One of the major catalysts of calls for gun reform are mass shootings that happen in workplaces and schools, with the more prolific examples being the Newtown shooting, Columbine, the more recent Denver-area shooting in 2013 and so on. However, regulation would not necessarily have the desired effects and would most certainly hurt law-abiding gun owners more than it would prevent shootings at schools and workplaces. For example, the weapon of choice in the 2013 Denver school shooting was a shotgun that was bought legally as the shooter was an 18-year-old student. Only one innocent bystander was shot by the student before he took his own life. Similarly, the Bushmaster AR-15 .223 rifle used in Newtown was wielded by a person who could not have possible bought it himself and indeed it was the property of one of the victims, that being the shooter's mother (Ellis).

Another focal point of the gun control lobby is the gang and drug cartel warfare that run rampant in certain cities and areas of the United States. However, a good portion of those guns are stolen and/or are illegally possessed by felons and other people that are underage or otherwise restricted from owning them. Even so, when one is speaking of a country that has about the same number of guns...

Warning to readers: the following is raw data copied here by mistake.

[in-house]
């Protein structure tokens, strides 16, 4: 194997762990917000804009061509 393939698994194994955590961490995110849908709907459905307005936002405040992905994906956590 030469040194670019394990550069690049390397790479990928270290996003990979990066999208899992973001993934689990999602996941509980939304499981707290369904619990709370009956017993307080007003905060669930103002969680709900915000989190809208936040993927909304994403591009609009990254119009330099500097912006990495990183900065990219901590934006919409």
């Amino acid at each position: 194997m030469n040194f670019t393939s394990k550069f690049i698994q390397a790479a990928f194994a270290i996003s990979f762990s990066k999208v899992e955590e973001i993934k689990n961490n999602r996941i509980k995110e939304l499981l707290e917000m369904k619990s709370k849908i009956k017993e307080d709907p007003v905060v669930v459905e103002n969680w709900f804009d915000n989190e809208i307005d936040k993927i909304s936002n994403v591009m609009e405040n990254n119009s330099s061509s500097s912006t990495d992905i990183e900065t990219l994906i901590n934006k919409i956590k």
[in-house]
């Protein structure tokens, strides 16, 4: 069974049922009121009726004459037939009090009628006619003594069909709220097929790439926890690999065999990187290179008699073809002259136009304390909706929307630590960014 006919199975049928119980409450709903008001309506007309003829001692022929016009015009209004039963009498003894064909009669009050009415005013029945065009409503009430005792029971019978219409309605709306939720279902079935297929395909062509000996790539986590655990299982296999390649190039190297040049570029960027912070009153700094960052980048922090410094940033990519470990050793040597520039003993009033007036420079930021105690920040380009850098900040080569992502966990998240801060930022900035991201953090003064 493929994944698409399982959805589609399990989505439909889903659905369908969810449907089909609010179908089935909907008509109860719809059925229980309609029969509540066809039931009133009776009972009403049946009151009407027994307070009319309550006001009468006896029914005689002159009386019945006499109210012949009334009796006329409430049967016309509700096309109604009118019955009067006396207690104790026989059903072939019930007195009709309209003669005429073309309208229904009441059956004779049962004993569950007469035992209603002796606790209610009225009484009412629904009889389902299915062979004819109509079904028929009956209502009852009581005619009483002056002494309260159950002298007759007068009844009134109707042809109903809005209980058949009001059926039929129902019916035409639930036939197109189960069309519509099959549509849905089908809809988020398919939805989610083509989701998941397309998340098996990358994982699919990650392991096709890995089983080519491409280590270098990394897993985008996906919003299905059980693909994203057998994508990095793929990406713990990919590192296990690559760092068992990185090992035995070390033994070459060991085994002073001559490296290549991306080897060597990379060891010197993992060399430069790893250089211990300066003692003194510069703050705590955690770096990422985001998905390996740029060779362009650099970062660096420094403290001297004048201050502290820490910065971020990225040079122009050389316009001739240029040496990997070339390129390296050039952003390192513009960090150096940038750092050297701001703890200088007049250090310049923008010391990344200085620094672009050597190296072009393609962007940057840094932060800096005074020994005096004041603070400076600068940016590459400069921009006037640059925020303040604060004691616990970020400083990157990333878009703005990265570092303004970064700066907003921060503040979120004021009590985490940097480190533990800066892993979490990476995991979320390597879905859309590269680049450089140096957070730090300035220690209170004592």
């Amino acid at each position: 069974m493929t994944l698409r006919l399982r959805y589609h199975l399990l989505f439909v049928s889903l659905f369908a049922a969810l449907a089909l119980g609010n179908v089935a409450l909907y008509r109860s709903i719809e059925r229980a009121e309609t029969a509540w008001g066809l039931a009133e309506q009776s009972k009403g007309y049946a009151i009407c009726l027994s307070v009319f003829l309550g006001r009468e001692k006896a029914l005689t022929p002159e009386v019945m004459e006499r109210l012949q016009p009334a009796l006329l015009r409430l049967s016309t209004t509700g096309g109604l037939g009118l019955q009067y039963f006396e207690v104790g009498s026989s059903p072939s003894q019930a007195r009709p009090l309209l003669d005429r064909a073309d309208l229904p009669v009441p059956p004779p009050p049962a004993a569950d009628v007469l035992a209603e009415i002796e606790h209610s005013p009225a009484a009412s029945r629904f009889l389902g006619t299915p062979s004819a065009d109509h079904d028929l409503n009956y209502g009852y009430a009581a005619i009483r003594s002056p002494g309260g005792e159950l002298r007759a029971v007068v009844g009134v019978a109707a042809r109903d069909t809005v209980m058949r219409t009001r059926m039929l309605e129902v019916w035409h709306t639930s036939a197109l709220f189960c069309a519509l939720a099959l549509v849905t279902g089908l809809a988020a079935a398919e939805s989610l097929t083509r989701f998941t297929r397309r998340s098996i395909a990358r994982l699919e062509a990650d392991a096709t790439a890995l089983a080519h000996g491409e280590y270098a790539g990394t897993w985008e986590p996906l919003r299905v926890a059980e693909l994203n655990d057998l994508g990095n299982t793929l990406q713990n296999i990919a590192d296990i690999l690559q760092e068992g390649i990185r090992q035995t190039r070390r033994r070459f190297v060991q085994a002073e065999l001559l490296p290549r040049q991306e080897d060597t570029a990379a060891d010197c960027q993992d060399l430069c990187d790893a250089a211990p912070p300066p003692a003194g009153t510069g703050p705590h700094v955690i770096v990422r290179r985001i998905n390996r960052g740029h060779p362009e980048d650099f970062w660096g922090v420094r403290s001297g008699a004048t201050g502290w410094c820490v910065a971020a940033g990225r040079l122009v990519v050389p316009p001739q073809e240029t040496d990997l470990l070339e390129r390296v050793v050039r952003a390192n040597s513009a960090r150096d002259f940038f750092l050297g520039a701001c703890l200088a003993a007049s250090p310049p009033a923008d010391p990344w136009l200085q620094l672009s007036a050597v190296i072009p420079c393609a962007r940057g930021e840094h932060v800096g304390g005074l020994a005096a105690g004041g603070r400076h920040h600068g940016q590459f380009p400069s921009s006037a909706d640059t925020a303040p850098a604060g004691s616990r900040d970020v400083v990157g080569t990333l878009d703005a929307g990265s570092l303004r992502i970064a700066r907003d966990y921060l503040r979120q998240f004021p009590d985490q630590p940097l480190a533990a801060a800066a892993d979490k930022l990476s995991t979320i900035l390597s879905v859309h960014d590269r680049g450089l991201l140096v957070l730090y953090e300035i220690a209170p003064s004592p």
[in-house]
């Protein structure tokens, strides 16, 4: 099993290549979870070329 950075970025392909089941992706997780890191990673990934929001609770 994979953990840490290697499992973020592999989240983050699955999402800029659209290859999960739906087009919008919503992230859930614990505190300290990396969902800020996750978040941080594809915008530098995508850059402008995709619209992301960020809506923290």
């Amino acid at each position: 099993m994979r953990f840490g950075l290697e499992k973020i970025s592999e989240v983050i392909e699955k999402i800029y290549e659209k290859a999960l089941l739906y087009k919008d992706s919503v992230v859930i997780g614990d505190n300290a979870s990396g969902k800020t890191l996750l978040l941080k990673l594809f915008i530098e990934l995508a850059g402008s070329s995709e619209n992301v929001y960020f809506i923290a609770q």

...

There was at one point a ban on assault weapons but that expired during the Clinton Administration and has not since been renewed. Also, conceal carry is present in pretty much all parts of the United States and even the strong restrictions (if not outright bans like the one in Washington DC) have mostly fallen or at least been weakened (USA Carry).

The overall problem that makes the Second Amendment so vexing to solve fairly and completely is the fact that there is a lot of gun violence and such out there and the police cannot be everywhere they need to be to prevent or at least solve crime. Home owners often have to react immediately and many people rob others directly with guns and/or knives. This may make unrestricted gun ownership seem like a "slam dunk" but anyone who knows of the Trayvon Martin kerfuffle in Sanford, Florida where a white/Hispanic male chased down a black male who was deemed to be suspicious and the latter was later shot after some sort of struggle ensued, it is not hard to see why it is by no means black and white to say that no one other than felons and the mentally ill (e.g. Jared Loughner, the man who shot United States House Rep. Gabrielle Giffords) should have guns (CNN)(Cloud).